Some Critical Comments on the Juridicity of Lex Mercatoria
Yearbook of Private International Law, Vol. 10, p. 667, 2008
44 Pages Posted: 10 Apr 2011
Date Written: April 8, 2008
This article discussed the legality of the lex mercatoria, that it whether lex mercatoria can be considered law. It is divided into three Parts, which reflect the three main views of the nature of the lex mercatoria, in an order that starts with the most watered-down acceptance of the lex mercatoria and ends with the most ambitious one. It may be pointed out that these different views of the lex mercatoria are assessed not according to their appeal, workable character, or popularity in practice, but only with respect to their accuracy as theoretical constructs.
Part I examines the idea that the lex mercatoria is merely a method of decision making used by arbitrators. This view relies on the idea that the lex mercatoria is a method of rule-selection, ac- cording to which rules are extracted from other legal systems (typically national ones), reinterpreted and adapted to international commerce, and applied in this new guise. The analysis will show that this view implicitly and necessarily relies on the idea that the lex mercatoria is, in fact, a legal system of its own.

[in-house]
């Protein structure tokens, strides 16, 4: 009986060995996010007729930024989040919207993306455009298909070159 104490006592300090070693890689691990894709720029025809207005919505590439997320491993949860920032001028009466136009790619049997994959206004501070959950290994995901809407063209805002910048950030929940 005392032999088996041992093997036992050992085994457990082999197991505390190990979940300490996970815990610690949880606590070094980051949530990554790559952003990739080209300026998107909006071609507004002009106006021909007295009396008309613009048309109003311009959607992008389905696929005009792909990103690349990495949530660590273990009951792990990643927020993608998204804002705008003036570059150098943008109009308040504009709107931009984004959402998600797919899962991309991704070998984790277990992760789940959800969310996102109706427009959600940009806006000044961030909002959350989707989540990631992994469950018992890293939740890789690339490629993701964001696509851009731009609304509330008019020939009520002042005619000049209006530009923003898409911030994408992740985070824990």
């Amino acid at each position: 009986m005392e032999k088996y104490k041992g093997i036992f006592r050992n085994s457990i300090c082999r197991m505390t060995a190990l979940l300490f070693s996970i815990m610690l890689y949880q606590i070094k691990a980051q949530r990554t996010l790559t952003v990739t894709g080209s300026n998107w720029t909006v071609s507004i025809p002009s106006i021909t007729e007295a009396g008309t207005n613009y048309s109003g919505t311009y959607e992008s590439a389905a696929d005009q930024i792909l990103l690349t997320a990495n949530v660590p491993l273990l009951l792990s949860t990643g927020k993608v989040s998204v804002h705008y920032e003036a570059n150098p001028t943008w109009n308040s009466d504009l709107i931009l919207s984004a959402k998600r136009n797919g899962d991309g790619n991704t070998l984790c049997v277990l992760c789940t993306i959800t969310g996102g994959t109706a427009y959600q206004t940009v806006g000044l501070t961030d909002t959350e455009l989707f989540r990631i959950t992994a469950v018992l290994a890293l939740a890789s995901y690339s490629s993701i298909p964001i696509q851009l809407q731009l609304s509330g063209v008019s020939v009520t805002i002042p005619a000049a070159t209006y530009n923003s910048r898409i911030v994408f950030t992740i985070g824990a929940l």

Part II delves into the view that the lex mercatoria is not a legal system, but merely a set of legal rules. The discussion will show that this view is fundamentally flawed, inasmuch as that which makes rules legal is their belonging to a legal system, which legal system is necessarily the lex mercatoria itself.
Part III then critically analyzes the lex mercatoria as a legal system of its own, and concludes that it fails to meet certain requirements of structure and that its normative contents lack certain formal qualities, which all are essential features of a legal system. The article concludes that the lex mercatoria is not law, that it is in and of itself devoid of jural character, that it is not an instance of legal pluralism.
Keywords: international arbitration, transnational law, lex mercatoria, Lon Fuller, legal philosophy, concept of law
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